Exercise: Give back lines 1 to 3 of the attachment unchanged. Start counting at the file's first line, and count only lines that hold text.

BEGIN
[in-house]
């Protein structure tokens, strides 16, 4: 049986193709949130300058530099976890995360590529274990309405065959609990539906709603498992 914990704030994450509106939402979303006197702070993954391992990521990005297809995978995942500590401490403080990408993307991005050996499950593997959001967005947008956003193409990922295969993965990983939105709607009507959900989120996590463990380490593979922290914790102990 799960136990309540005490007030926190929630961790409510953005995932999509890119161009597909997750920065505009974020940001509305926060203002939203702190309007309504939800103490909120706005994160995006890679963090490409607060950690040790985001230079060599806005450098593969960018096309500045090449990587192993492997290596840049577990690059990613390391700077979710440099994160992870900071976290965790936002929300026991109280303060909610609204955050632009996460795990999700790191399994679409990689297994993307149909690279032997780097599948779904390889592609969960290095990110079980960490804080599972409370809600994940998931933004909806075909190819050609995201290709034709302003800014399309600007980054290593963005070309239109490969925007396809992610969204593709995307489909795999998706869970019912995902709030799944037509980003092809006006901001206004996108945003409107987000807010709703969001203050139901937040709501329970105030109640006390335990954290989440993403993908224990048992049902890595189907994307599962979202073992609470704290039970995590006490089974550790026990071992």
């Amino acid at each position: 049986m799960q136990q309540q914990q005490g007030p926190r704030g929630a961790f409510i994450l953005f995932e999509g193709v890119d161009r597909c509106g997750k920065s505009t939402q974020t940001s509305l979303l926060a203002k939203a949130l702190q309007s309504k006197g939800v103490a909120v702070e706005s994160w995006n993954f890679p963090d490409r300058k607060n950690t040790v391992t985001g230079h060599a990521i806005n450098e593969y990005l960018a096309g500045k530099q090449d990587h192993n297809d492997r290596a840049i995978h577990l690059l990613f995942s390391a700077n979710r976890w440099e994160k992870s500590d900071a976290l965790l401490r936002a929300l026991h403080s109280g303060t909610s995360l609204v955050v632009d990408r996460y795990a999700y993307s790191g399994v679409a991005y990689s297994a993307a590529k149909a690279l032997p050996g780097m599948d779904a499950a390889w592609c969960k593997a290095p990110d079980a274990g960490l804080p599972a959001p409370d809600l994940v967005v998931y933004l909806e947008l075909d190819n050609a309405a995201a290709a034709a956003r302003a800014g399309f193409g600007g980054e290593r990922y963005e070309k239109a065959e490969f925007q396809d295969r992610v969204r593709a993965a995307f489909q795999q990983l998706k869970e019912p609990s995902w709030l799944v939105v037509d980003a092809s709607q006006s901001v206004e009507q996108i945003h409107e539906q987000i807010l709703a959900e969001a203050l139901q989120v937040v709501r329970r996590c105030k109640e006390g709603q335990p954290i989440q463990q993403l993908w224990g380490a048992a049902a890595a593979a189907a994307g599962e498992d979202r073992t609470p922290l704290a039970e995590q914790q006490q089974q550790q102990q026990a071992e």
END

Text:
[in-house]
């Protein structure tokens, strides 16, 4: 049986193709949130300058530099976890995360590529274990309405065959609990539906709603498992 914990704030994450509106939402979303006197702070993954391992990521990005297809995978995942500590401490403080990408993307991005050996499950593997959001967005947008956003193409990922295969993965990983939105709607009507959900989120996590463990380490593979922290914790102990 799960136990309540005490007030926190929630961790409510953005995932999509890119161009597909997750920065505009974020940001509305926060203002939203702190309007309504939800103490909120706005994160995006890679963090490409607060950690040790985001230079060599806005450098593969960018096309500045090449990587192993492997290596840049577990690059990613390391700077979710440099994160992870900071976290965790936002929300026991109280303060909610609204955050632009996460795990999700790191399994679409990689297994993307149909690279032997780097599948779904390889592609969960290095990110079980960490804080599972409370809600994940998931933004909806075909190819050609995201290709034709302003800014399309600007980054290593963005070309239109490969925007396809992610969204593709995307489909795999998706869970019912995902709030799944037509980003092809006006901001206004996108945003409107987000807010709703969001203050139901937040709501329970105030109640006390335990954290989440993403993908224990048992049902890595189907994307599962979202073992609470704290039970995590006490089974550790026990071992």
């Amino acid at each position: 049986m799960q136990q309540q914990q005490g007030p926190r704030g929630a961790f409510i994450l953005f995932e999509g193709v890119d161009r597909c509106g997750k920065s505009t939402q974020t940001s509305l979303l926060a203002k939203a949130l702190q309007s309504k006197g939800v103490a909120v702070e706005s994160w995006n993954f890679p963090d490409r300058k607060n950690t040790v391992t985001g230079h060599a990521i806005n450098e593969y990005l960018a096309g500045k530099q090449d990587h192993n297809d492997r290596a840049i995978h577990l690059l990613f995942s390391a700077n979710r976890w440099e994160k992870s500590d900071a976290l965790l401490r936002a929300l026991h403080s109280g303060t909610s995360l609204v955050v632009d990408r996460y795990a999700y993307s790191g399994v679409a991005y990689s297994a993307a590529k149909a690279l032997p050996g780097m599948d779904a499950a390889w592609c969960k593997a290095p990110d079980a274990g960490l804080p599972a959001p409370d809600l994940v967005v998931y933004l909806e947008l075909d190819n050609a309405a995201a290709a034709a956003r302003a800014g399309f193409g600007g980054e290593r990922y963005e070309k239109a065959e490969f925007q396809d295969r992610v969204r593709a993965a995307f489909q795999q990983l998706k869970e019912p609990s995902w709030l799944v939105v037509d980003a092809s709607q006006s901001v206004e009507q996108i945003h409107e539906q987000i807010l709703a959900e969001a203050l139901q989120v937040v709501r329970r996590c105030k109640e006390g709603q335990p954290i989440q463990q993403l993908w224990g380490a048992a049902a890595a593979a189907a994307g599962e498992d979202r073992t609470p922290l704290a039970e995590q914790q006490q089974q550790q102990q026990a071992e």